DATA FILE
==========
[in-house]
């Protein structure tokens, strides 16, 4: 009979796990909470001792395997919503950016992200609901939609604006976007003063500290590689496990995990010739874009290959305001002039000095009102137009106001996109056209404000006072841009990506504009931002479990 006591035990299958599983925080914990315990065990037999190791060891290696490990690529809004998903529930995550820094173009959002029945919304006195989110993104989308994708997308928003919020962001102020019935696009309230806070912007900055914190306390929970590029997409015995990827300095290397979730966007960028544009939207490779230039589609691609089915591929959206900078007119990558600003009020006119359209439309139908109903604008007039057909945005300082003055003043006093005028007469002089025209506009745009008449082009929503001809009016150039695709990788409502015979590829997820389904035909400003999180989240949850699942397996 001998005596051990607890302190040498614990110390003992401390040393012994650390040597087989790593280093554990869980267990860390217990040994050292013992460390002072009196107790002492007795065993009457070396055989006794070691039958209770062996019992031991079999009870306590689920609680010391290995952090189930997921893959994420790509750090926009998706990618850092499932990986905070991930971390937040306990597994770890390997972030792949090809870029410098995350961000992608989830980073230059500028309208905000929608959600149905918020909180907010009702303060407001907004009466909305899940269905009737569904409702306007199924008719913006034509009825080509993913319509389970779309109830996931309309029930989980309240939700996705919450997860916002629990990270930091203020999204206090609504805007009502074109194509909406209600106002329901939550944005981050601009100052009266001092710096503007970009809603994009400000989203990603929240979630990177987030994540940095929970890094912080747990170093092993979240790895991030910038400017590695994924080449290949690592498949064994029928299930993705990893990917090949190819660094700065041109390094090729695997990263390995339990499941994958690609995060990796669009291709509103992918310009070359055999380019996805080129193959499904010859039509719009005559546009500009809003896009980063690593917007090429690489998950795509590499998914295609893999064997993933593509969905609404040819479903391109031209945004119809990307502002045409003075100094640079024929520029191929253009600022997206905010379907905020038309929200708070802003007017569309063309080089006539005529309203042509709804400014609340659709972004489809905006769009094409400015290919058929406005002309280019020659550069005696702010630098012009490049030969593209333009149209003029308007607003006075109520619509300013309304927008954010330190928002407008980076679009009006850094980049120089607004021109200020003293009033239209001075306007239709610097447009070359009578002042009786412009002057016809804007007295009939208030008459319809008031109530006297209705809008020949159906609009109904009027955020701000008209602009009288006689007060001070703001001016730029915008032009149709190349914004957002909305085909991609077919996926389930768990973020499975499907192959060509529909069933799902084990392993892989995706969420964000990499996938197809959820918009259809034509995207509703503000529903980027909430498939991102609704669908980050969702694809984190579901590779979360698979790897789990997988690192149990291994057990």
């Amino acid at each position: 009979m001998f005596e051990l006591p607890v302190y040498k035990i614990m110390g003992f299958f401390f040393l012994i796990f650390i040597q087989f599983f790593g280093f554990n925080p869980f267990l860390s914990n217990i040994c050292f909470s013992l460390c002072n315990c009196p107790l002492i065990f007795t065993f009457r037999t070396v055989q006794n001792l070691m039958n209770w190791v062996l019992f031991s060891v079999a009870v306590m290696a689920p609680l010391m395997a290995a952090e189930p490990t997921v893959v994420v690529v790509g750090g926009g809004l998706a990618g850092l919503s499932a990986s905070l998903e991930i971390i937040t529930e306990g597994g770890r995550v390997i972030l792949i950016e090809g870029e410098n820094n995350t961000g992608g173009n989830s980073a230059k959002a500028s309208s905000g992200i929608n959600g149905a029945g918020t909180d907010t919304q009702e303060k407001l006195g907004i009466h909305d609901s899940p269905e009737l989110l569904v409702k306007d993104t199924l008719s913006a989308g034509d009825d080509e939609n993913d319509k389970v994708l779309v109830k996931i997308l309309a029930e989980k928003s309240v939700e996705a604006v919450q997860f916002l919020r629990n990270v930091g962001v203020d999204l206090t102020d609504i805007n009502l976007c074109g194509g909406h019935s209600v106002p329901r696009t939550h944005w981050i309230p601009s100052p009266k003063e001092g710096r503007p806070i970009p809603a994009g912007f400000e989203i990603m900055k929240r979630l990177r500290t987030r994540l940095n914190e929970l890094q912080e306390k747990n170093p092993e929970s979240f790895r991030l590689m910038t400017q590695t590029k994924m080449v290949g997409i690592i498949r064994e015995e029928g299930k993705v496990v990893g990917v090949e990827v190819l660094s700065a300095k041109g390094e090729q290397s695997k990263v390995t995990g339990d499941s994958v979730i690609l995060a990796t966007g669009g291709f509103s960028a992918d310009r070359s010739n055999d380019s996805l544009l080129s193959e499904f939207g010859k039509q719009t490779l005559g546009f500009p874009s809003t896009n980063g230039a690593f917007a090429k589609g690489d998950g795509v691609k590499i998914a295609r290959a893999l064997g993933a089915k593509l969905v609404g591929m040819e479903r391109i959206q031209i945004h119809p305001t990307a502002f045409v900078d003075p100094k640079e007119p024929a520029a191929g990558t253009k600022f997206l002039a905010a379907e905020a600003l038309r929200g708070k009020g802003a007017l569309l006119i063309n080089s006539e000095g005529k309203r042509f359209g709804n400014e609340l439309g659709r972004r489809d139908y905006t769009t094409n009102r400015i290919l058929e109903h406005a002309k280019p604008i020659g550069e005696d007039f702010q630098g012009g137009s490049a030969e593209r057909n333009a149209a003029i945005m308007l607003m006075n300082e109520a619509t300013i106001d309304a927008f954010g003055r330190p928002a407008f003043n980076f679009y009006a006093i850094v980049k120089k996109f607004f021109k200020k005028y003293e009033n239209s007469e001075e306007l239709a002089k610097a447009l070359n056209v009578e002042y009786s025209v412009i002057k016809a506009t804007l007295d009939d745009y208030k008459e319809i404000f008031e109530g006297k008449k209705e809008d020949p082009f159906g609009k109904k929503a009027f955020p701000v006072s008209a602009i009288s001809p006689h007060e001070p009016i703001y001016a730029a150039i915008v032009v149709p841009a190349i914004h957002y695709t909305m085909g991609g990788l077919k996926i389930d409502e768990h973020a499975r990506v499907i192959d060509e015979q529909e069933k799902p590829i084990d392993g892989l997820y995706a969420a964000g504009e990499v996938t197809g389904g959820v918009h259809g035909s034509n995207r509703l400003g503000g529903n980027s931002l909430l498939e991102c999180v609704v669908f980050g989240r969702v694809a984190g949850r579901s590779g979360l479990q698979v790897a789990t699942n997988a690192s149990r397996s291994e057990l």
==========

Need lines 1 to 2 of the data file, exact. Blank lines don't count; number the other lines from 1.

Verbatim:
[in-house]
């Protein structure tokens, strides 16, 4: 009979796990909470001792395997919503950016992200609901939609604006976007003063500290590689496990995990010739874009290959305001002039000095009102137009106001996109056209404000006072841009990506504009931002479990 006591035990299958599983925080914990315990065990037999190791060891290696490990690529809004998903529930995550820094173009959002029945919304006195989110993104989308994708997308928003919020962001102020019935696009309230806070912007900055914190306390929970590029997409015995990827300095290397979730966007960028544009939207490779230039589609691609089915591929959206900078007119990558600003009020006119359209439309139908109903604008007039057909945005300082003055003043006093005028007469002089025209506009745009008449082009929503001809009016150039695709990788409502015979590829997820389904035909400003999180989240949850699942397996 001998005596051990607890302190040498614990110390003992401390040393012994650390040597087989790593280093554990869980267990860390217990040994050292013992460390002072009196107790002492007795065993009457070396055989006794070691039958209770062996019992031991079999009870306590689920609680010391290995952090189930997921893959994420790509750090926009998706990618850092499932990986905070991930971390937040306990597994770890390997972030792949090809870029410098995350961000992608989830980073230059500028309208905000929608959600149905918020909180907010009702303060407001907004009466909305899940269905009737569904409702306007199924008719913006034509009825080509993913319509389970779309109830996931309309029930989980309240939700996705919450997860916002629990990270930091203020999204206090609504805007009502074109194509909406209600106002329901939550944005981050601009100052009266001092710096503007970009809603994009400000989203990603929240979630990177987030994540940095929970890094912080747990170093092993979240790895991030910038400017590695994924080449290949690592498949064994029928299930993705990893990917090949190819660094700065041109390094090729695997990263390995339990499941994958690609995060990796669009291709509103992918310009070359055999380019996805080129193959499904010859039509719009005559546009500009809003896009980063690593917007090429690489998950795509590499998914295609893999064997993933593509969905609404040819479903391109031209945004119809990307502002045409003075100094640079024929520029191929253009600022997206905010379907905020038309929200708070802003007017569309063309080089006539005529309203042509709804400014609340659709972004489809905006769009094409400015290919058929406005002309280019020659550069005696702010630098012009490049030969593209333009149209003029308007607003006075109520619509300013309304927008954010330190928002407008980076679009009006850094980049120089607004021109200020003293009033239209001075306007239709610097447009070359009578002042009786412009002057016809804007007295009939208030008459319809008031109530006297209705809008020949159906609009109904009027955020701000008209602009009288006689007060001070703001001016730029915008032009149709190349914004957002909305085909991609077919996926389930768990973020499975499907192959060509529909069933799902084990392993892989995706969420964000990499996938197809959820918009259809034509995207509703503000529903980027909430498939991102609704669908980050969702694809984190579901590779979360698979790897789990997988690192149990291994057990």